Alberta Health Services wants to remind central Albertans that small steps can lead to improved mental health.
May 2 to 8 is Mental Health Week and Dr. Nicholas Mitchell, AHS provincial medical director for addiction and mental health, said having a week set aside to reflect on mental health is still important despite increased awareness in recent years.
“Having an opportunity like Mental Health Week hopefully is just a reminder for people to take stock. Often times individuals who struggle with depression or anxiety will have symptoms for a long period of time before they recognize them and come forward for help,” Mitchell said.
Even people without serious mental health issues can benefit from recognizing how stress impacts their lives and look at how to improve their wellness, he said.
“It’s always good to have opportunities to take time and focus and maybe reflect on things we wouldn’t otherwise.”
He said a study by the Canadian Mental Health Association showed over 80 per cent of Albertans reported higher levels of anxiety during the pandemic regardless of whether they had a mental illness.
“That’s not an unexpected response considering the amount of uncertainty we’ve been living with and the amount of change we’ve seen in the past few years. Worrying about those things to a certain extent is a normal response, but can become overwhelming.”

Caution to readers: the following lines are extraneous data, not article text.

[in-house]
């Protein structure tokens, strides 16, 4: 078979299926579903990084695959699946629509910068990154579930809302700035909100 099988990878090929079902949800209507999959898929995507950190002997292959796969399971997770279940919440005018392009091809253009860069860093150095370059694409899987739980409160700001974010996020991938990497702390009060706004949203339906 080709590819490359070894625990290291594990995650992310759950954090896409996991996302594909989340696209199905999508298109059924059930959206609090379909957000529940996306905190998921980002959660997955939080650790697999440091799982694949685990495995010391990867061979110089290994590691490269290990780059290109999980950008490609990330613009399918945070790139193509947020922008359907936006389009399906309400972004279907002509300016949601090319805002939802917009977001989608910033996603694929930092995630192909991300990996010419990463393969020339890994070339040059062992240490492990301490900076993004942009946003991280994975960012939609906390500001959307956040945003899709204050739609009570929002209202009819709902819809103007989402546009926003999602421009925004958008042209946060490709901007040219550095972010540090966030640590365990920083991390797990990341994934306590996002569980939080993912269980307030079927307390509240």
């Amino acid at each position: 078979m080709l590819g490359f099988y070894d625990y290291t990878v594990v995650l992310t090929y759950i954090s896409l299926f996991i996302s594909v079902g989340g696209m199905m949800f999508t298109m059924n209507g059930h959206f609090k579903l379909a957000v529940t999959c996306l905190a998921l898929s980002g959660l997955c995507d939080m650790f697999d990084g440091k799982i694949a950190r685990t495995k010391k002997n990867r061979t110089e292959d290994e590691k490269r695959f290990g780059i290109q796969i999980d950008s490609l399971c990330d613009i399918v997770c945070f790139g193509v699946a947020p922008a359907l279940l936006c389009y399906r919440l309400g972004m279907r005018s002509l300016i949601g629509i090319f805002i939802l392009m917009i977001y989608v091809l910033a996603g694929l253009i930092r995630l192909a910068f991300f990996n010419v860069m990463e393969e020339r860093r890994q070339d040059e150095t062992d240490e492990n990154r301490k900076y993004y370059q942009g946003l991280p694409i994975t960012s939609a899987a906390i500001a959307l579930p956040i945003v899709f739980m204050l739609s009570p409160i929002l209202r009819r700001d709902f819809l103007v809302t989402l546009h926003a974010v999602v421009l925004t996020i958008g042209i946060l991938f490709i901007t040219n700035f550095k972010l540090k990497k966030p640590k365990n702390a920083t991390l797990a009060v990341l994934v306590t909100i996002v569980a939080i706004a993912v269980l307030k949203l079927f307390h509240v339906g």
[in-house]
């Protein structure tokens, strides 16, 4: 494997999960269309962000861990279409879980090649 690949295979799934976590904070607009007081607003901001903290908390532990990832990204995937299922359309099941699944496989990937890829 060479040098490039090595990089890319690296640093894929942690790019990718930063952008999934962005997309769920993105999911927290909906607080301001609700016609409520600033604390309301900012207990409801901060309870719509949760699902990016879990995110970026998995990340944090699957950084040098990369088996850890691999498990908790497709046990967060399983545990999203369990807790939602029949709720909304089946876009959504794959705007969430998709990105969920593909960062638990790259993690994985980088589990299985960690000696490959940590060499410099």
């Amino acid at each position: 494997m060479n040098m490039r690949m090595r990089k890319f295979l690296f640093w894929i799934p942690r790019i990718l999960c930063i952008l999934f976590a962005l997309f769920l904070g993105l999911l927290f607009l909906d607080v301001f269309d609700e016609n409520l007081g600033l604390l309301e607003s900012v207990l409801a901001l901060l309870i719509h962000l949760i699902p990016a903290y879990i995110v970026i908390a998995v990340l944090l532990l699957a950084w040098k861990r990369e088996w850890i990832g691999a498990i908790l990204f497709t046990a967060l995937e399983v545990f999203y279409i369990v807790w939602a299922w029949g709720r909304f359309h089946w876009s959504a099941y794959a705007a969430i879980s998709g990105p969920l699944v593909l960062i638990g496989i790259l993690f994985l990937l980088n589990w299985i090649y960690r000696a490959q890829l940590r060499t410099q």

He said people can also find things to be concerned about in the future, and one of the challenges is to recognize what they can do something about, and what is beyond their control.
He said stigma is still a challenge. People struggling with mental health or emotional concerns can be less likely to reach out than if they’re struggling with other issues. But it’s important for them to reach out for support from others. The Mental Health Helpline at 1-887-303-2642 is also available 24/7 across Alberta.
“It doesn’t matter where you are, or what time it is, there is an opportunity to reach out and talk to somebody,” said Mitchell about the helpline.